The oldest crystals in the world

Origin of Earth's oldest crystals-GeologyPage
Scanning electron microscope image of a shock-metamorphosed zircon from the Sudbury impact crater, Ontario, Canada. The parallel planar fractures are caused by the extreme conditions of the impact itself while the anastomosing cracks represent later damage. The zircon is less than 0.1 mm wide. Credit: Gavin Kenny, Trinity College Dublin, in Geology.

In this new article for Geology, Gavin Kenny and colleagues reveal the likely origin of Earth’s oldest crystals. New research into the origin of Earth’s oldest crystals suggests that they probably formed in huge impact craters rather than during the collision of tectonic plates moving around on Earth’s surface as had previously been thought.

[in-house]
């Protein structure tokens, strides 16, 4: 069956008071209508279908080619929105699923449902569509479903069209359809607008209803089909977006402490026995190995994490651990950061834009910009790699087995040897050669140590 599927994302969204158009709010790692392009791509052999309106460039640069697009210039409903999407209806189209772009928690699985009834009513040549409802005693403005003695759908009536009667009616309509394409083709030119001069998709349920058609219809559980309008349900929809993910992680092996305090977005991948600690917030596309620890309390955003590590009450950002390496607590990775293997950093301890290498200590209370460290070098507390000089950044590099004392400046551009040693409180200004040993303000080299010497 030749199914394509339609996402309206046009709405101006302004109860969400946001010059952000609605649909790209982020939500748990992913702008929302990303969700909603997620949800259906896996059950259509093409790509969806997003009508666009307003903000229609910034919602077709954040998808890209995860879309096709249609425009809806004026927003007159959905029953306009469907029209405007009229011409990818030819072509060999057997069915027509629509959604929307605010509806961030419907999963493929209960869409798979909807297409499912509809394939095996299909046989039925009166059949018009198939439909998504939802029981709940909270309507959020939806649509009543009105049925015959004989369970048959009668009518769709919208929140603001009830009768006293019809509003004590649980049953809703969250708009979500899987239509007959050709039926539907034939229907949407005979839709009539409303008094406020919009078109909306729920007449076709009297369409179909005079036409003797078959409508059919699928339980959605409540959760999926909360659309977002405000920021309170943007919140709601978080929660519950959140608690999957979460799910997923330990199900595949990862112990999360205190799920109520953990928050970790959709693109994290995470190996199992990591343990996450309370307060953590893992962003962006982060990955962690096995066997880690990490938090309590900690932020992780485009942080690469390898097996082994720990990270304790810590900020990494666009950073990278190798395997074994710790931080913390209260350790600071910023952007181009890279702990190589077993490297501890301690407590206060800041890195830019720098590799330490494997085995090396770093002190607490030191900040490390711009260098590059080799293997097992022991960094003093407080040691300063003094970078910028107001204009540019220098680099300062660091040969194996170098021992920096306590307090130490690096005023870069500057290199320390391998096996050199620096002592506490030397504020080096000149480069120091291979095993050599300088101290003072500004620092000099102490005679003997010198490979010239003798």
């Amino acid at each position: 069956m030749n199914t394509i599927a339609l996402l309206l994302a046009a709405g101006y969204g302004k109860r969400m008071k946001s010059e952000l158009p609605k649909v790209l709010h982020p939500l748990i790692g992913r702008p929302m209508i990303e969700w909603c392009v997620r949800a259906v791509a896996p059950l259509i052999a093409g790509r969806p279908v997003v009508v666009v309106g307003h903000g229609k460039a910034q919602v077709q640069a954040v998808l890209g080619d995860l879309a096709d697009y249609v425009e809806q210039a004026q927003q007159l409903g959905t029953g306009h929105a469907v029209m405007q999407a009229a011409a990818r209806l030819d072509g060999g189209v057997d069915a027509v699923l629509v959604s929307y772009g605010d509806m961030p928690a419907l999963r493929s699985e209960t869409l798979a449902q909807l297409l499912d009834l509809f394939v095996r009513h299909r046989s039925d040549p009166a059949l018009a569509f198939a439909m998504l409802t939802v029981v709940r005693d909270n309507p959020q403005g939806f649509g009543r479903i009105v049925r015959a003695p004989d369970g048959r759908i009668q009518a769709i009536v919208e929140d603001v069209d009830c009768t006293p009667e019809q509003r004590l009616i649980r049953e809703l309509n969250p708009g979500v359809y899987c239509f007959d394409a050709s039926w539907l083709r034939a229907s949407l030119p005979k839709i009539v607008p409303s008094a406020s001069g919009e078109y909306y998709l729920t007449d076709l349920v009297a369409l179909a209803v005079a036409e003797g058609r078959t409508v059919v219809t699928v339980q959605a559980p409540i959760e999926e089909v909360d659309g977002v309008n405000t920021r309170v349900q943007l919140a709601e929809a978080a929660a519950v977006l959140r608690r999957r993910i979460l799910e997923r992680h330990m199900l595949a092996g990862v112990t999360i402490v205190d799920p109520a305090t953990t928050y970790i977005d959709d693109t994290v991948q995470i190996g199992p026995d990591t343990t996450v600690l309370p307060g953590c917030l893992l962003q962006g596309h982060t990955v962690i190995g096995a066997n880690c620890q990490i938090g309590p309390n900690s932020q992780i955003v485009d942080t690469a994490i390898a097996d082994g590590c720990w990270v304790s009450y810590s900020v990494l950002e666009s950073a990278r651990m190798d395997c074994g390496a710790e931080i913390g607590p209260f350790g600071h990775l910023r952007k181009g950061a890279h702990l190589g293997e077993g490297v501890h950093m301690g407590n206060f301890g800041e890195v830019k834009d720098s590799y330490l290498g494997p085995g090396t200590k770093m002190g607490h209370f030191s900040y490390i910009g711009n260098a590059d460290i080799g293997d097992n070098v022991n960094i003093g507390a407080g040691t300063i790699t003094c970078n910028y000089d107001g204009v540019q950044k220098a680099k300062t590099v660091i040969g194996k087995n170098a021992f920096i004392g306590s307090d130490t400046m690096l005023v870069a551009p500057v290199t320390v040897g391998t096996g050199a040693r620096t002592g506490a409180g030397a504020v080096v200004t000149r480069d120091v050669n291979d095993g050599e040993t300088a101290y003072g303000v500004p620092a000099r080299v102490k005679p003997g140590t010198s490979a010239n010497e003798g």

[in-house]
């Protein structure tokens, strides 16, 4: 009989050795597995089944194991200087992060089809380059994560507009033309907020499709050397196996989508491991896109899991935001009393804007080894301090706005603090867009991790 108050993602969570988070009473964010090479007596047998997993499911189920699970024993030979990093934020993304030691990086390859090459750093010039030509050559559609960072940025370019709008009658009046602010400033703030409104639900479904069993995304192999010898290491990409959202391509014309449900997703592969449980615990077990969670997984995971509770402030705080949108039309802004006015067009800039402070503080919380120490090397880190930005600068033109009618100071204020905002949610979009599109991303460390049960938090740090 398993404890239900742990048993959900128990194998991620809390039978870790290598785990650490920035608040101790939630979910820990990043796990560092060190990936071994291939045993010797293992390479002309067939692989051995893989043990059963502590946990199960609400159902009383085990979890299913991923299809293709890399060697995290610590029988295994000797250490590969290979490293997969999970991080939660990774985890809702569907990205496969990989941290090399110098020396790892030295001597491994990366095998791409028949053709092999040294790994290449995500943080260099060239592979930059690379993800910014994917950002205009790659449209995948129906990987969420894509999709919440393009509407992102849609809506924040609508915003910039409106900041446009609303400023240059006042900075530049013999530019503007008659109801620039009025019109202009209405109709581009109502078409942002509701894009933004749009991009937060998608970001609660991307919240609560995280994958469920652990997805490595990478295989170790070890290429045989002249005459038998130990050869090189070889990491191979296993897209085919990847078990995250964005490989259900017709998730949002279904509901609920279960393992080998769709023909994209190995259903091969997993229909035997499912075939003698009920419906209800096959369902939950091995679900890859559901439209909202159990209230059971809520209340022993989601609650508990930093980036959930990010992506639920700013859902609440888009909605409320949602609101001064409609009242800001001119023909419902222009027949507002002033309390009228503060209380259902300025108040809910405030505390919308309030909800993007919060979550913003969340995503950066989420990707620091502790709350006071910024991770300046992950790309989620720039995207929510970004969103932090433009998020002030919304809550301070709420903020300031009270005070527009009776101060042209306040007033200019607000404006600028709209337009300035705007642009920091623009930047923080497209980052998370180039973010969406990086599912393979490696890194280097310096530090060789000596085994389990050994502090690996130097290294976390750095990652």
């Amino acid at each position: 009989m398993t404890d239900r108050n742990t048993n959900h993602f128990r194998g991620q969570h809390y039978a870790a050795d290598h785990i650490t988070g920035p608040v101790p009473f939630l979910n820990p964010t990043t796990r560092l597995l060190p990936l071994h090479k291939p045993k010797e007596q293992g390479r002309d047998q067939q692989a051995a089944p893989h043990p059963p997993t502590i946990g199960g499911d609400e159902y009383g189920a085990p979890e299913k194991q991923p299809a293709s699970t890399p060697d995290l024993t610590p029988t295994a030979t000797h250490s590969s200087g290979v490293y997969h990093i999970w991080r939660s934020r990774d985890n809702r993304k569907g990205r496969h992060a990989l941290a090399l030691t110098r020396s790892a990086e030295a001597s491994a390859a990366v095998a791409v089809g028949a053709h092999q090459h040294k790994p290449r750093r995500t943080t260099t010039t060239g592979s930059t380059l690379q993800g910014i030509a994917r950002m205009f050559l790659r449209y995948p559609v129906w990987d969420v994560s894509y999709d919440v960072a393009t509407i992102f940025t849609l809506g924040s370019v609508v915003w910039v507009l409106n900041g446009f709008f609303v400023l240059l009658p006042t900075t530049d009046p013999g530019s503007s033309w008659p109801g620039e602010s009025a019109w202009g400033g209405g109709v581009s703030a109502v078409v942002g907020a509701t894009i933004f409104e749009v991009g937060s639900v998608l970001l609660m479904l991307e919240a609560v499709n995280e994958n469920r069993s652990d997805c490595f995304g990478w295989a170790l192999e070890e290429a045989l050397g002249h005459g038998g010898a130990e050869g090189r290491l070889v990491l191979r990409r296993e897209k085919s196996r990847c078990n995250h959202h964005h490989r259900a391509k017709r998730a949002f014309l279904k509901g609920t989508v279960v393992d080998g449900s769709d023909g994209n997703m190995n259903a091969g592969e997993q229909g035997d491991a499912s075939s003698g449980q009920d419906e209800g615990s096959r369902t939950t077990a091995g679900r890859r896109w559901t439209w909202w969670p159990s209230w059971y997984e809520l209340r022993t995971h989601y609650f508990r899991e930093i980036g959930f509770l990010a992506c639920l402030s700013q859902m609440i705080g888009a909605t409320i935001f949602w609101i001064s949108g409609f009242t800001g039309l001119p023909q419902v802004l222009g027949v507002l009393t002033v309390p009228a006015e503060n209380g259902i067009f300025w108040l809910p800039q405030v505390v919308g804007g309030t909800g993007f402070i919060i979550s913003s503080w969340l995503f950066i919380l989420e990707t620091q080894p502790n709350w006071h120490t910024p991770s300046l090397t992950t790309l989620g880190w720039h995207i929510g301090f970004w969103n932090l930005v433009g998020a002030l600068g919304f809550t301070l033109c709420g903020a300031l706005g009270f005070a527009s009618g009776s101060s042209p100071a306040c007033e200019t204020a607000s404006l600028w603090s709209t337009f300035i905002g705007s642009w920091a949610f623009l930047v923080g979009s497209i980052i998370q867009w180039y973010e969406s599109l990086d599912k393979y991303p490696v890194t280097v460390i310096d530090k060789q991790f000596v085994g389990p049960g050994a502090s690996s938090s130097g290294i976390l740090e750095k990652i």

With very few rocks preserved from Earth’s early history, the only material geoscientists have from this time comes in the form of tiny, naturally occurring crystals known as zircons. Naturally then, the origin of these crystals, which are approximately the width of a human hair, are more than four billion years old, and have famously suggested the presence of water on the very early Earth, has become a matter of major debate.

In this latest breakthrough, scientists from Trinity College, Dublin, and the Swedish Museum of Natural History, Stockholm, have shown that zircon crystals that formed in a much younger impact crater are indistinguishable from the very ancient zircons from early Earth. Given the fact that our planet suffered more asteroid impacts early on than it has in relatively recent times, this strongly suggests that many of the oldest crystals known to man could have formed in violent impact crater settings.

Gavin G. Kenny et al., Differentiated impact melt sheets may be a potential source of Hadean detrital zircon. DOI: 10.1130/G37898.1

Note: The above post is reprinted from materials provided by Geological Society of America.